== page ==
Bugs Be Gone: Natural Insect Repellent

Posted on by Paula Gallagher

It is going to be a festive weekend. People are camping, swimming, BBQing and participating in all sorts of fun outdoor activities. However, two things to consider are the sun and the bugs and how to protect yourself and your children from them. In previous blogs, we have talked about sunscreen safety. In this post I am going to talk mosquitoes. I come from the land where mosquitoes can carry away small cats. They are big, swarming nuisances, and for many DEET seems to be the only answer. DEET (N,N-diethyl-3-methyl-3-methylbenzamide) is a pesticide that is apparently designed to keep skeeters away, but the list of cautions, and potential serious side effects to humans makes me think that I am better off taking my chances with mosquitoes. The most serious side effects of DEET are on the central nervous system. Studies on lab rats have also shown that it causes learning and memory impairment, as well as messes with motor skills. Hmm, I don't think I want this stuff on my 17-month-old, or myself. So here are some natural alternatives to keep your family safe from mosquitoes. Mosquitoes are attracted to the following:
  • Dark Clothing: Many mosquitoes use vision to locate hosts from a distance. Dark clothes and foliage are initial attractants. Light-colored clothing may not attract mosquitoes, and it is also cooler because it reflects light.
  • Carbon Dioxide: You give off more carbon dioxide when you are hot or have been exercising. A burning candle or other fire is another source of carbon dioxide.
  • Lactic Acid: You release more lactic acid when you have been exercising or after eating certain foods (e.g., salty foods, high-potassium foods). I have always heard that you should avoid bananas - I guess it's true!
  • Floral or Fruity Fragrances: In addition to perfumes, hair products, and scented sunscreens, watch for the subtle floral fragrance from fabric softeners and dryer sheets.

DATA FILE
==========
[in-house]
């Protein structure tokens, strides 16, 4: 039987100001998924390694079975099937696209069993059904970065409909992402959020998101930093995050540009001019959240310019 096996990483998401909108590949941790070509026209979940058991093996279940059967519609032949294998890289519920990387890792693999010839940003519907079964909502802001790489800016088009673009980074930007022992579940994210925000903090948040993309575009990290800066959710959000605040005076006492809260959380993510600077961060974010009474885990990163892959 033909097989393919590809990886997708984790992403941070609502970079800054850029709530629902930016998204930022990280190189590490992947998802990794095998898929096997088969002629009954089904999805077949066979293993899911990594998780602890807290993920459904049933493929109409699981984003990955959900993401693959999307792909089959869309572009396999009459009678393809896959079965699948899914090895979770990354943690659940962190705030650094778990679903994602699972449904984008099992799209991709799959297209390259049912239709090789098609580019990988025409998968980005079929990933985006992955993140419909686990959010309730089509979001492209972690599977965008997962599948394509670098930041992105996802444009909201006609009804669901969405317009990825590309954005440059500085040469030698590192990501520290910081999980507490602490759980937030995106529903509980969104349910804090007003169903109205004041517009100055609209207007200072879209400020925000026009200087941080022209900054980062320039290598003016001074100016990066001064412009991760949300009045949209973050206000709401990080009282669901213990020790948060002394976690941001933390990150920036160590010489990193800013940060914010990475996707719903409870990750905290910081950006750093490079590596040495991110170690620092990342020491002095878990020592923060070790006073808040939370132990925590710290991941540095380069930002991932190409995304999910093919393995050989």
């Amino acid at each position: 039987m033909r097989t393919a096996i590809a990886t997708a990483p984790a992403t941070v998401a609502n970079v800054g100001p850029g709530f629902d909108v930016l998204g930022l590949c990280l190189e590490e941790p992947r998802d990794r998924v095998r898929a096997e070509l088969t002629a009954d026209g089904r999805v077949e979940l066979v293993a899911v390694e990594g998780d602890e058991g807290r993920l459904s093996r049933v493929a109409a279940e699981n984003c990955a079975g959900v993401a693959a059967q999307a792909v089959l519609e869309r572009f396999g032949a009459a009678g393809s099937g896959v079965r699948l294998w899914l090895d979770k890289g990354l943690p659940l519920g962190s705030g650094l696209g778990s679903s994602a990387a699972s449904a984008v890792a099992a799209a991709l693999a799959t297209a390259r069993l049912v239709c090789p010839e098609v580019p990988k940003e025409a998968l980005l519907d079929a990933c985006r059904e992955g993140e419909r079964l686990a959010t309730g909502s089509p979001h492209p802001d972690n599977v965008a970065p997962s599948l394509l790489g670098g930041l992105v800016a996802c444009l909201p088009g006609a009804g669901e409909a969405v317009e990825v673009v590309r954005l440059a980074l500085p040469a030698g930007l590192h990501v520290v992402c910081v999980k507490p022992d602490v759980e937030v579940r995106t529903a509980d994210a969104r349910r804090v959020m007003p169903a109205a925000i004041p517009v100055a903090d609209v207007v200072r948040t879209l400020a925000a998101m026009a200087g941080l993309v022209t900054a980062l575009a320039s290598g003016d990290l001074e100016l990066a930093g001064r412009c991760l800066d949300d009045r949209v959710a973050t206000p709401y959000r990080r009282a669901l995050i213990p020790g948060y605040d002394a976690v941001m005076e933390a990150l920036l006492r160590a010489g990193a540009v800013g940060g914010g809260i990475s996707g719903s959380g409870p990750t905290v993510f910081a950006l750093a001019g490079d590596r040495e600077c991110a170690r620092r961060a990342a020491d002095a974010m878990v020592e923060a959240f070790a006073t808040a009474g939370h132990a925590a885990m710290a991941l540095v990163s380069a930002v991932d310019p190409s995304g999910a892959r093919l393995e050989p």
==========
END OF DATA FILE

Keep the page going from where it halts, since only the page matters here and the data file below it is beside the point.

• Moisture: Mosquitoes are attracted by perspiration because of the chemicals it contains and also because it increases the humidity around your body. Even small amounts of water (e.g., moist plants or mud puddles) will draw mosquitoes. Standing water also allows mosquitoes to reproduce.
Natural repellents can easily be made by combining some essential oils. Some people are sensitive to the following volatile based oils so always try a test patch, or place it on your clothing instead. Here are some essential oils that, when combined, can be as effective as DEET, and much safer.
  • Citronella oil
  • Lemon eucalyptus oil
  • Cinnamon oil
  • Castor oil
  • Rosemary oil
  • Lemongrass oil
  • Cedar oil
  • Peppermint oil
  • Clove oil
  • Geranium oil
A combination of two or three of these essential oils is more effective than just one, because of the differences between types of mosquitoes. Here is the recipe I use for my repellent:
  • Start with 2o -25 drops total of citronella, lemon, cinnamon and castor oils
  • Add these to 2 tbsps of either olive oil or witch hazel (for a less greasy experience).
  • Mix the essential oils with the carrier oil or alcohol. Rub or spray the natural insect repellent onto skin or clothing, using care to avoid the sensitive eye area. You'll need to re-apply the natural product after about an hour or after swimming or exercise. Unused natural insect repellent may be stored in a dark bottle, away from heat or sunlight.
If you don't like the combination of essential oils, you can try others until you find what's right for you. Have a fun and pest-less weekend!